Tag Archives: suffering

Meditation on the Passion

When Jesus had spoken these words, he went forth with his disciples over the brook Cedron, where was a garden, into the which he entered, and his disciples.
2 And Judas also, which betrayed him, knew the place: for Jesus ofttimes resorted thither with his disciples.
3 Judas then, having received a band of men and officers from the chief priests and Pharisees, cometh thither with lanterns and torches and weapons.
4 Jesus therefore, knowing all things that should come upon him, went forth, and said unto them, Whom seek ye?
5 They answered him, Jesus of Nazareth. Jesus saith unto them, I am he. And Judas also, which betrayed him, stood with them.
6 As soon then as he had said unto them, I am he, they went backward, and fell to the ground.
(Jn. 18:1-6 KJV)

The night that Jesus was betrayed, he was in the Garden of Gethsemane with his disciples. He is about to be arrested, mocked, spat on, scourged and crucified.

It will be a time of tremendous trial for the disciples, who are still expecting the Messiah to establish a kingdom in Jerusalem. Luke tells us they were expecting the one who would redeem Israel. But the redemption that Christ would bring would not be what they were expecting.

It would appear that the Messiah, the prince, the heir to David’s throne, the Son of God, is about to be overwhelmed, overpowered,  and overthrown. It would appear as if Jesus the Son of God would be weak and defeated in death.

The disciples are about to watch him dragged away bound. But before this happens, Jesus gives a glimpse into what is really going on.

Judas appears with a “band of soldiers”. This is a Roman cohort of around 600 men. Overkill, perhaps? But they have heard the stories about how Jesus works miracles, so they don’t want to take chances. “He’s really strong, so we are going to need a whole bunch of soldiers!”

Jesus asks them, “Whom do you seek?”

They answer, “Jesus of Nazareth”.

In our English versions, he responds, “I am he”, which sounds harmless enough. But in the Greek he answers “Ego eimi”, which is translated “I am.”

It is the same phrase that God spoke to Moses when Moses asked his name. “I am”. The name Jehovah is a form of that word. Jesus is answering the question, “Are you Jesus of Nazareth?” But he is showing us that he is far, far more than simply “Jesus of Nazareth”.

He is the eternal God, the maker of heaven and earth. The one who at no time ever sleeps, ever slumbers, ever loses control. He is the God of Abraham, Isaac and Jacob. He is the eternal One, of infinite power, might, wisdom.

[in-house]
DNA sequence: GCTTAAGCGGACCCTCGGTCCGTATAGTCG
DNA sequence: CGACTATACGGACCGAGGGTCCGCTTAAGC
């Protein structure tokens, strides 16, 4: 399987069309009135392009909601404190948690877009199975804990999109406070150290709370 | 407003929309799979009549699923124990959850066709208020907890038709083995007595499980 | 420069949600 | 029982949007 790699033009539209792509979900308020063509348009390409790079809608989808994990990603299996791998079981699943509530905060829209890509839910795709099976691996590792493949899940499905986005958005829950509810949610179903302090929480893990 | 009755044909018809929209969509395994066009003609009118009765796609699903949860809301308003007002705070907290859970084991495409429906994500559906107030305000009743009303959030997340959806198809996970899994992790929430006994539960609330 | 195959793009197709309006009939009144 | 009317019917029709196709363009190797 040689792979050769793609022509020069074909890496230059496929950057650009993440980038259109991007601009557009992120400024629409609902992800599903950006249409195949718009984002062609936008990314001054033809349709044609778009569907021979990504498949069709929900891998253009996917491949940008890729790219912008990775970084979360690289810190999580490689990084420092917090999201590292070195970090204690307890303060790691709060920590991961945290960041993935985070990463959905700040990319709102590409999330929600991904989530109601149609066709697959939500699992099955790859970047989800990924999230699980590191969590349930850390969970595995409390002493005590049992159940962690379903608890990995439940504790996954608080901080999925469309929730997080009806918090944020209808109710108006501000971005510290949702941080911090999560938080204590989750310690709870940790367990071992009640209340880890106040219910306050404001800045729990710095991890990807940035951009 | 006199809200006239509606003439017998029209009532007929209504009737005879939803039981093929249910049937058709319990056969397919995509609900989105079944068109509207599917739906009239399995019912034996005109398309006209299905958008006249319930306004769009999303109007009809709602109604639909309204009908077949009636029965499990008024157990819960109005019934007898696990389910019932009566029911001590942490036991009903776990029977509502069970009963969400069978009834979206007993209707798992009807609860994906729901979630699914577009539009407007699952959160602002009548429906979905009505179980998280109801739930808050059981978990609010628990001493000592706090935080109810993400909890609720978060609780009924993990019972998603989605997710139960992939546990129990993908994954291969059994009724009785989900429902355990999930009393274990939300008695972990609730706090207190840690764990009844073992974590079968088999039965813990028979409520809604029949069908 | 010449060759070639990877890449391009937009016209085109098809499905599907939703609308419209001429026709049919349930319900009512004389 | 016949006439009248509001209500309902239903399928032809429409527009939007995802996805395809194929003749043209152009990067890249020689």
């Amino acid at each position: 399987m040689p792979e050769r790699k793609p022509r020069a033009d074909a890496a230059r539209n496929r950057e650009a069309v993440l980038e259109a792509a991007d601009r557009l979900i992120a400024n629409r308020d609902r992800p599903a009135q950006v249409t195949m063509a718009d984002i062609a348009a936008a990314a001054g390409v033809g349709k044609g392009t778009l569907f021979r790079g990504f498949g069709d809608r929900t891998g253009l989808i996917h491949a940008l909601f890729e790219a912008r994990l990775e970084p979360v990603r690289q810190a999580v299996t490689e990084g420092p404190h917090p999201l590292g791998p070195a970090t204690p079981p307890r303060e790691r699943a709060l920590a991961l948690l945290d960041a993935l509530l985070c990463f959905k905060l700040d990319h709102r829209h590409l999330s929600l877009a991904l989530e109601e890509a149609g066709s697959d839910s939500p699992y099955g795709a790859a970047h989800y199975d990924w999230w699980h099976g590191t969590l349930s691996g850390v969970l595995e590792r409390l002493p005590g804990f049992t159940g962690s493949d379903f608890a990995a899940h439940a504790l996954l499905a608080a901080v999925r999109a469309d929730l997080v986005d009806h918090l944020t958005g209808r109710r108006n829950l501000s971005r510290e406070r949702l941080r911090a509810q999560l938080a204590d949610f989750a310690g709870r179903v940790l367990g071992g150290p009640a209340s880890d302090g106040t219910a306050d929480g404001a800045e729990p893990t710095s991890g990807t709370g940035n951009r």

And when he speaks the name “I am” the entire cohort of soldiers falls flat on their faces before Almighty God.

At no time will Jesus every be weak, out of control, or overpowered. He gave himself. He himself said,

17 Therefore doth my Father love me, because I lay down my life, that I might take it again.
18 No man taketh it from me, but I lay it down of myself. I have power to lay it down, and I have power to take it again. This commandment have I received of my Father. (Jn. 10:17-18 KJV)

This is worth thinking on.

When a man is being hurt, it is an instinctual reaction to pull away, to avoid the hitting or spitting. Jesus, of infinite power, did not have to be tied in place for the scourging. He did not have to be nailed to the cross to keep him in place. At any point, he could have stopped the whole thing with merely a word. He showed us that power in the garden. 600 soldiers would not have been enough had not Jesus given himself for our sins. One word, and they all fall flat.

But he remained obedient to the Father, even to death. It pleased the Lord to bruise him. He gave his back to the whip and his face to spitting.

The one who stumbled under the cross on his way to Golgotha is the very same one who gave the law from Sinai, who spoke to Moses from the bush, who destroyed the firstborn of Egypt.

His ways are not our ways. His thoughts are not our thoughts. What the world views as weakness was nothing other than the strength of almighty God, tearing down the strongholds of sin and misery and shame.

And Jesus of Nazareth is still the one, true eternal God. He is still on the throne, reigning over all things. And he still is conquering. His sword comes from his mouth and his word still defeats the world. Take courage! His strength is made perfect in weakness.

What God considers strong is not the same as what the world thinks as strong. The greatest act of strength the world has ever seen was the suffering servant – arrested, scourged, ridiculed, crucified – and through those sufferings Satan is bound, and his kingdom is plundered.

Satan’s kingdom is still plundered the same way: through the word of Christ.

So beloved people of God,

Let the word of Christ dwell in you richly in all wisdom; teaching and admonishing one another in psalms and hymns and spiritual songs, singing with grace in your hearts to the Lord.
(Col. 3:16 KJV)

It is hard for us to believe that this word – sung, spoken, taught, preached – has the power over sin and shame and misery. But again, God’s ways are not our ways.

When the devil attacks, attack back with the word of Christ. Watch the armies of the enemy fall backwards to the ground.

Wherefore seeing we also are compassed about with so great a cloud of witnesses, let us lay aside every weight, and the sin which doth so easily beset us, and let us run with patience the race that is set before us, 2 Looking unto Jesus the author and finisher of our faith; who for the joy that was set before him endured the cross, despising the shame, and is set down at the right hand of the throne of God (Heb. 12:1 KJV)

Take just a minute today to think about it. Run it through your mind. Picture the Son of God at the moment of his arrest. But right before, he speaks, “I AM.”

This is whom we worship. And when we worship the Lamb who is the Lion of Judah, what do we have to fear?

What army can overthrow this one? What power could remove us from his hand? What have we to fear.

Let the word dwell in you, and do not be afraid. It is his good pleasure to give us the kingdom.